It’s time for We Got Kidz to get serious for a second and discuss the craziness that has been happening lately in reference to children and molestation. From dirty man basketball coach Bernie Fine to the recent and unfortunate sexual assault and stabbing of 7 year old Jorelys Rivera in Canton Georgia – Things seem to be getting out of hand and down right depressing.
In an interview, the family members of little Jorelys talked of how friendly and trusting she was. “She would’ve gone with anybody”, they said.
In this current day and age of self-gratification and entitlement, being overly friendly and prone to “going with anybody” are unfortunately not positive or desirable attributes for any child to have. Although it’s okay to be friendly, it’s important more so now than ever that we teach our children how to do so cautiously. The alternative has proven to be devastating.
I think that many parents are confused about when it’s okay to begin “socializing” their children. The fear of having them “grow up too fast” becomes paralyzing, and that inaction can be more detrimental than having a single uncomfortable conversation. The reality of it is that if you don’t decide to talk to your children about certain issues such as sex and relationships, someone else will. It may be little Tommy from across the street, or it could be a creepy college basketball coach. You have the power to decide. Let your voice be the first that your children hear on the subject and it’s guaranteed that they will listen. Let them know what are appropriate adult/child interactions and what are not.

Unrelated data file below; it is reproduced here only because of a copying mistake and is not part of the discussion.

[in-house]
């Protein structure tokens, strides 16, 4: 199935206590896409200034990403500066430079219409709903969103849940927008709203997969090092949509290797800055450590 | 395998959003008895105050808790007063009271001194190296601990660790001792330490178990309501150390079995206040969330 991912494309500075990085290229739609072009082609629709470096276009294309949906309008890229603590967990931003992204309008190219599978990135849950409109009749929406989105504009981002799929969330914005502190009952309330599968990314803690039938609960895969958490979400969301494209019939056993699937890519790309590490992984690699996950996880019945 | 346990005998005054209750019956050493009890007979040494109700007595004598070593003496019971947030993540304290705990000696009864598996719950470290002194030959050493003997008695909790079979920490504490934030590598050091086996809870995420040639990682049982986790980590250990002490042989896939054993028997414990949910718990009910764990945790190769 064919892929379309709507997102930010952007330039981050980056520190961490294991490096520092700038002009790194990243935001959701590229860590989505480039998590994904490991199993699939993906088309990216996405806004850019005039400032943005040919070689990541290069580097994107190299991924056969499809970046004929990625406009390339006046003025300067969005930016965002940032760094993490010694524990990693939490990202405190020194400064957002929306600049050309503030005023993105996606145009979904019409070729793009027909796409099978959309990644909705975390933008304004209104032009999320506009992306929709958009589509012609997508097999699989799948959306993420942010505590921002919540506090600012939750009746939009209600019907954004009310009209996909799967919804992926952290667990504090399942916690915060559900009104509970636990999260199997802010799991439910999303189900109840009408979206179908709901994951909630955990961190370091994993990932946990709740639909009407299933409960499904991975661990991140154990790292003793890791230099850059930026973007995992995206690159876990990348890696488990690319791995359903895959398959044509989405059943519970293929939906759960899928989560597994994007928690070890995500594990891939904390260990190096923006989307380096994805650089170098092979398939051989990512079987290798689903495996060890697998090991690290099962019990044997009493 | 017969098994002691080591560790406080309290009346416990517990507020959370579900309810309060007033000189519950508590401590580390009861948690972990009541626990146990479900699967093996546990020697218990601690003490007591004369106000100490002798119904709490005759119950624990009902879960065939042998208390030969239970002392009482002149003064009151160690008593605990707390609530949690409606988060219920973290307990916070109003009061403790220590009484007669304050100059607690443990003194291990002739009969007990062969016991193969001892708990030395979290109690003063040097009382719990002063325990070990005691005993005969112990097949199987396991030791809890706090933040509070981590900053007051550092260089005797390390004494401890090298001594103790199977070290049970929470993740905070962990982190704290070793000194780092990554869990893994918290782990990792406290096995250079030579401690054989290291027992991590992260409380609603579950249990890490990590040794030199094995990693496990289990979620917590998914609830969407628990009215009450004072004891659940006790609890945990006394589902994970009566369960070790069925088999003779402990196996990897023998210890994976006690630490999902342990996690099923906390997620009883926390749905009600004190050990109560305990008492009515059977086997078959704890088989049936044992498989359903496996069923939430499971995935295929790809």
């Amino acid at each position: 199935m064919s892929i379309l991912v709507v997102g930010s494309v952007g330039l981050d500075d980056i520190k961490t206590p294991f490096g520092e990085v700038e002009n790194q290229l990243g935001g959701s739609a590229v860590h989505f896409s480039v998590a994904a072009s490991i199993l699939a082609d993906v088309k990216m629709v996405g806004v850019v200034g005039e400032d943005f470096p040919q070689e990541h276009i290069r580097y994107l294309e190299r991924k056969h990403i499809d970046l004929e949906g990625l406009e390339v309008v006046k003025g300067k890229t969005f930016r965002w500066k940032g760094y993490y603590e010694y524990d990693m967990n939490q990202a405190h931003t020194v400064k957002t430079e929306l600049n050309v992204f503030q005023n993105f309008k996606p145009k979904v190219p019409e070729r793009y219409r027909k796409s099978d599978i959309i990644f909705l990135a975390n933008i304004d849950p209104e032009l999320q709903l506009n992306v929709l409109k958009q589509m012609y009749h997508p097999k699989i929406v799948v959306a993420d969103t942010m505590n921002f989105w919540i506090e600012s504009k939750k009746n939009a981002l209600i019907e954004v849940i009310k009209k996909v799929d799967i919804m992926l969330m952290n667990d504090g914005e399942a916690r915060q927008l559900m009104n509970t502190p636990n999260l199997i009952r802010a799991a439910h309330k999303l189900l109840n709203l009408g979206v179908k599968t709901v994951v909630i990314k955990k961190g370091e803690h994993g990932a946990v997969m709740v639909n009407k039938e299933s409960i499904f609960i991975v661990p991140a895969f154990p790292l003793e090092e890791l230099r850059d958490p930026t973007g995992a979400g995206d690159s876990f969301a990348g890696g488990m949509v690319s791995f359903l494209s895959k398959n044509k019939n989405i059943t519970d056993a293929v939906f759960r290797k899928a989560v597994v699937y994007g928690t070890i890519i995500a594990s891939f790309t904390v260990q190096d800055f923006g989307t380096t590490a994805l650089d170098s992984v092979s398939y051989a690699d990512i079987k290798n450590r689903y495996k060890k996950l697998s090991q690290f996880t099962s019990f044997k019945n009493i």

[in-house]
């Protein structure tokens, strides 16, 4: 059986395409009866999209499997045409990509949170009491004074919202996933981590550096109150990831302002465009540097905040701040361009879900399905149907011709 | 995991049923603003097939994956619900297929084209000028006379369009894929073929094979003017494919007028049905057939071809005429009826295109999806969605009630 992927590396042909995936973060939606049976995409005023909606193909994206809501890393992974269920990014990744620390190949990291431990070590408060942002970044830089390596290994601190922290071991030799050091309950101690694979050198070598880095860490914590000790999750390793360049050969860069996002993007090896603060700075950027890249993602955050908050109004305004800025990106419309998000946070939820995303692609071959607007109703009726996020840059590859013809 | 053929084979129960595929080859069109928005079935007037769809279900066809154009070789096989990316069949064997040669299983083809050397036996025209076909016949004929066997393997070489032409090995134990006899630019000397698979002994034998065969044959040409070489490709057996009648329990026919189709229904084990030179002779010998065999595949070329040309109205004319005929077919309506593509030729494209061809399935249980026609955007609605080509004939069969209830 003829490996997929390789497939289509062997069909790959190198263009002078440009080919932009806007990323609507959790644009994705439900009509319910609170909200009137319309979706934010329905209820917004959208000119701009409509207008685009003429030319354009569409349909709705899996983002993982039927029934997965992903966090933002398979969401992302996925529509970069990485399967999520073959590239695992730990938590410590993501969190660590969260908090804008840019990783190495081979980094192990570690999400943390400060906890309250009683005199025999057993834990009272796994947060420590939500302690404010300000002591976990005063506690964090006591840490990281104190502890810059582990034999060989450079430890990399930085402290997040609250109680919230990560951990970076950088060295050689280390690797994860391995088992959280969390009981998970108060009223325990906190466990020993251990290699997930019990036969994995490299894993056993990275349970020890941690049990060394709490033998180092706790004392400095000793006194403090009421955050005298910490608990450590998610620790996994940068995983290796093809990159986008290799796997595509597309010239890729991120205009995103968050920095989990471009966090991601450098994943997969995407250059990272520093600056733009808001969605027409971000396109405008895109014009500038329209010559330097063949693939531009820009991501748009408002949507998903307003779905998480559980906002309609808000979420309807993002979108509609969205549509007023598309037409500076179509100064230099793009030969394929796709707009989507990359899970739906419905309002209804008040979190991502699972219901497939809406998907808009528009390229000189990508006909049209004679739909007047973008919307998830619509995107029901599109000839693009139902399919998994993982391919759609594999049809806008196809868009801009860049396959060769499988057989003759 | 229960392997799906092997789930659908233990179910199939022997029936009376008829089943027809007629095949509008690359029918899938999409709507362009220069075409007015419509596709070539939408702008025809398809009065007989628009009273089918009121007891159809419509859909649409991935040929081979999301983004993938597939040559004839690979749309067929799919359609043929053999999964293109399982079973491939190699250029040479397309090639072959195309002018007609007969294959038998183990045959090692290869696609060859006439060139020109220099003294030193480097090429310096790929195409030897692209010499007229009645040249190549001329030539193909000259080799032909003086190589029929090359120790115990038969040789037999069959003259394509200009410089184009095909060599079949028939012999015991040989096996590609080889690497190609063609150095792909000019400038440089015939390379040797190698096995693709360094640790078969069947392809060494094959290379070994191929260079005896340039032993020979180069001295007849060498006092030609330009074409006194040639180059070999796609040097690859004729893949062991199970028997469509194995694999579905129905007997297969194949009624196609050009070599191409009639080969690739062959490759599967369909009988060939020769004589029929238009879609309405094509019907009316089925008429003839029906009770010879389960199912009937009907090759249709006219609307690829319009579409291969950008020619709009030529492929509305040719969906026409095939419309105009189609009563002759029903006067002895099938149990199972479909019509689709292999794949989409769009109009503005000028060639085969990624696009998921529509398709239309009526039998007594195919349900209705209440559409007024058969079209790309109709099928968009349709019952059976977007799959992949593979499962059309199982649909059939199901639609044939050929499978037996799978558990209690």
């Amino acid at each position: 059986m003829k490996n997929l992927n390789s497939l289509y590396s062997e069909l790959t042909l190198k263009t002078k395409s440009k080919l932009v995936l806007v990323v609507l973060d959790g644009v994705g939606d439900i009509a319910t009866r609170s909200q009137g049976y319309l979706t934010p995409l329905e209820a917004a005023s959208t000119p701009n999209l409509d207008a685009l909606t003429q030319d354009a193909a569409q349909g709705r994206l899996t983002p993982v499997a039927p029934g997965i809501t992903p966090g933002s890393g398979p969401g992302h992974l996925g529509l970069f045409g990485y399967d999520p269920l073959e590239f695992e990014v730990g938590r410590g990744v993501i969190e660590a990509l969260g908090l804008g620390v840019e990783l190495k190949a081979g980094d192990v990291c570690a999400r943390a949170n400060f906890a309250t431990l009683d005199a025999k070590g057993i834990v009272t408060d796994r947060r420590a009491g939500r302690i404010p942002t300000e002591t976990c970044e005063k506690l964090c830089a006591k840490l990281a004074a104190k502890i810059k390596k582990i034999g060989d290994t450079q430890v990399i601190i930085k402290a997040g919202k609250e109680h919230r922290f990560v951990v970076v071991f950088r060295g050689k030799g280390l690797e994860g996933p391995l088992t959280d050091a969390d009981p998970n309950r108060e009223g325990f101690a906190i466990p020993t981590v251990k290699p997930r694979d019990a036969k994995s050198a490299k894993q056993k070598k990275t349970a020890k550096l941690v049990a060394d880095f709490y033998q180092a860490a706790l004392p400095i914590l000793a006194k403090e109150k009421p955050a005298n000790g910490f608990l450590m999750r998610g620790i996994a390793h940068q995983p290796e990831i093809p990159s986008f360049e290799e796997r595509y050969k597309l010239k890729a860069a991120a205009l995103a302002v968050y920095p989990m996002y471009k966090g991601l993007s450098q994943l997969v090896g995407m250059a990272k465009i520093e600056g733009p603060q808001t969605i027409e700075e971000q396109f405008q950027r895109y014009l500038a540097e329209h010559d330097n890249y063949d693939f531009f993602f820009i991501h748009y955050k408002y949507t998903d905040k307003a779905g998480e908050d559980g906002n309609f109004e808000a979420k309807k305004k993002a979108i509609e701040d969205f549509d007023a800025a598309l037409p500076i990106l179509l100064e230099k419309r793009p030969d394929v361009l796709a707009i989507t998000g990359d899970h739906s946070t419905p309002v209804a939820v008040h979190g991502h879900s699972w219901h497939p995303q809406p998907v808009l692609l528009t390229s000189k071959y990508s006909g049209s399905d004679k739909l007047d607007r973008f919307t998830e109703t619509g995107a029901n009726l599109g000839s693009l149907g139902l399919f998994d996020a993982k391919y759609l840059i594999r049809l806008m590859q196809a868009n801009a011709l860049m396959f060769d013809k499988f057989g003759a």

Here are some great tips provided by childrennow.org that can help you begin that dialogue with your children:
Explore your own attitudes:
Studies show that parents who speak openly with their children about sex and relationships, and who actually listen yield teens who are less likely to engage in risky behaviors.
When our children are toddlers, we’re inclined to stop body part identifications at nose and toes. Including other body parts in your talks allows you to have a gradual continuous flow of information so that they understand the subject well.
Talk about more than the birds and the bees:
Knowing the biology behind sex is great, but as far as teaching your children is concerned, that’s not enough. Extend your discussions to the emotional aspects of a sexual relationship, and you’ll be equipping your child with the tools that they need to make informed decisions later on in life.
Stopping sexual abuse, possible molestation, or any type of risky sexual activities often begins at home with your kids. Don’t be afraid to take that first step, and have a constant open dialogue with your child. Any uneasiness or discomfort that you may have will be worth it.
For more tips on how to talk to your children about all sorts of tough issues, visit www.childrennow.org
Article first published as We Need to Talk to Prevent Sexual Abuse by Kesha Chisholm on Technorati.